The great brazilian architect Oscar Niemeyer has died. Explored (#98. Dec 5 2012).
Reposting this shot due to its selection on the Flickr Blog, portuguese version, on 12/12/2013:
Oscar Niemayer was 104 years old and one of the most surprising and talented all time architects. This is my tribute to him.
From the Wikipedia:
Oscar Ribeiro de Almeida Niemeyer Soares Filho (15 December 1907 - 5 December 2012) was a Brazilian architect specialized in international modern architecture. In the 1940s, '50s and '60s "he established himself as one of Modernism's greatest luminaries, while reshaping Brazil’s identity in the popular imagination and mesmerizing architects around the globe". He is a pioneer in exploring the formal constructive possibilities of reinforced concrete for its aesthetic impact.Niemeyer is most famous for his use of abstract forms and curves that specifically characterize most of his works; he didn’t stick to traditional straight lines, for he is not attracted to straight angles or lines but rather he is captured by ”free-flowing, sensual curves… [like that] on the body of the beloved woman.”I am not attracted to straight angles or to the straight line, hard and inflexible, created by man. I am attracted to free-flowing, sensual curves. The curves that I find in the mountains of my country, in the sinuousness of its rivers, in the waves of the ocean, and on the body of the beloved woman. Curves make up the entire Universe, the curved Universe of Einstein.”Both lauded and criticized for being a "sculptor of monuments", he has been praised for being a great artist and one of the greatest architects of his generation by his supporters. He claims his architecture was strongly influenced by Le Corbusier, but in an interview conducted by Fritz Uteri, he assures that, “didn’t prevent [his] architecture from going in a different direction”.Some of his most famous works include the civic buildings he design for the new capital city of Brazil, Brasília. These include the National Congress of Brazil, the Cathedral of Brasília, the Palácio do Planalto and the Palácio da Alvorada. He was also one of the main contributors of the team which designed the United Nations Headquarters in New York City.Given the worldwide fame of his monumental projects and the plastic emphasis which Niemeyer believed were an inherent part of their program, a large portion of his work before the 1960's is usually neglected. This body of work shows Niemeyer's great ability in dealing with the human scale, adressing the building's surroundings and marrying technical and aesthetic aspects, taking into account the thermal confort of the buildings, usually through the use of cross-ventilation and brises-soleil, which he helped to popularize.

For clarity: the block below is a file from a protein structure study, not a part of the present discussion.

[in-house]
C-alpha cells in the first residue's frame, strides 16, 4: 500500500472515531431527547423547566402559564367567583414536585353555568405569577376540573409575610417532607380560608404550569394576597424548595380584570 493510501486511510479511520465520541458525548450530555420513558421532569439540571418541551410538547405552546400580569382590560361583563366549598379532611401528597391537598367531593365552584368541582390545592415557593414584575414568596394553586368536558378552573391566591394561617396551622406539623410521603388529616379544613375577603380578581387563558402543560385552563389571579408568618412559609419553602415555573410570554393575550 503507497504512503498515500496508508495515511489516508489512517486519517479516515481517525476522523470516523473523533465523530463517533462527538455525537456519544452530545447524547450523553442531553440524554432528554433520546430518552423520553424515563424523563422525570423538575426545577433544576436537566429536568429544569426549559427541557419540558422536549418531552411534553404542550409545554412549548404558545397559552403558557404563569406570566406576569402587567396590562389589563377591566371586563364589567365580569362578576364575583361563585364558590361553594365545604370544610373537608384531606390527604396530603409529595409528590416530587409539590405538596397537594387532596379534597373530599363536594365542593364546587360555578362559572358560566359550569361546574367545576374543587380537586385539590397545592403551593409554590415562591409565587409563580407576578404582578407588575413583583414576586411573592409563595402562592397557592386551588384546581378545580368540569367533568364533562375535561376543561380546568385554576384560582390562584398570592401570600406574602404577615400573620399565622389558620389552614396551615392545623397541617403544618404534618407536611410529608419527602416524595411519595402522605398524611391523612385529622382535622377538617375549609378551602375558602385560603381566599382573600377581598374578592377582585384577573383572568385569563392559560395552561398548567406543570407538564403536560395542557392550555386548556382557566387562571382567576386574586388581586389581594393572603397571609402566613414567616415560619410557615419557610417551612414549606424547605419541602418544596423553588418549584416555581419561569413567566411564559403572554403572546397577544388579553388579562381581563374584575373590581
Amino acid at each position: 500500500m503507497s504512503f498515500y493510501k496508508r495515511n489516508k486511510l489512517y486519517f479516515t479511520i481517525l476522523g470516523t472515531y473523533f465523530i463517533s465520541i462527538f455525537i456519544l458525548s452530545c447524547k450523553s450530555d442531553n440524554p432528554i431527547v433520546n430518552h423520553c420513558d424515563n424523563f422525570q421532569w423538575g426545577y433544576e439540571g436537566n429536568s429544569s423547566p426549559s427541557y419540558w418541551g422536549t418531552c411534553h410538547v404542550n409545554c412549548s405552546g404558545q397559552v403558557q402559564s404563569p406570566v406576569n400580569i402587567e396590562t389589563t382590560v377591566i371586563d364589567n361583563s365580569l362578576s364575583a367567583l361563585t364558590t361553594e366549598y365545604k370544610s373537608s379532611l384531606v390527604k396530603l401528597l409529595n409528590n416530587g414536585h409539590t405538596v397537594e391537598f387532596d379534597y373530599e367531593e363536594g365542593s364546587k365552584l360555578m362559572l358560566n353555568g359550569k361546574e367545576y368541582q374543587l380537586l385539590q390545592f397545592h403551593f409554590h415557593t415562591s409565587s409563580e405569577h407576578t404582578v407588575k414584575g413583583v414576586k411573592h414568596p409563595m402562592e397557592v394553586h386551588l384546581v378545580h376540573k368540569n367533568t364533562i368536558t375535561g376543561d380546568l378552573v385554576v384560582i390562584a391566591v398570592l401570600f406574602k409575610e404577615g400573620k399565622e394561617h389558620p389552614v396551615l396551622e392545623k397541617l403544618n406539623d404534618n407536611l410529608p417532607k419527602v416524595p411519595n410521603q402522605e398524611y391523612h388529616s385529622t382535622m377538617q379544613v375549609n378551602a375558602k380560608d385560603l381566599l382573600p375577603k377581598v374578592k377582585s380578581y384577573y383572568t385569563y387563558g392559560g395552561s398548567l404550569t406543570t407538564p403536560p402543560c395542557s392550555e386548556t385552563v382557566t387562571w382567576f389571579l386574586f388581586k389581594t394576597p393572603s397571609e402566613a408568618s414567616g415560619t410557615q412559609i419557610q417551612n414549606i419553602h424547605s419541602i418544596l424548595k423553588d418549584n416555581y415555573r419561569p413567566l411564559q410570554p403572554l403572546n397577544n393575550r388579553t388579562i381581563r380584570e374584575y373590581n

***Shot blogged on 2/5/2013 on KE - ZU Blog: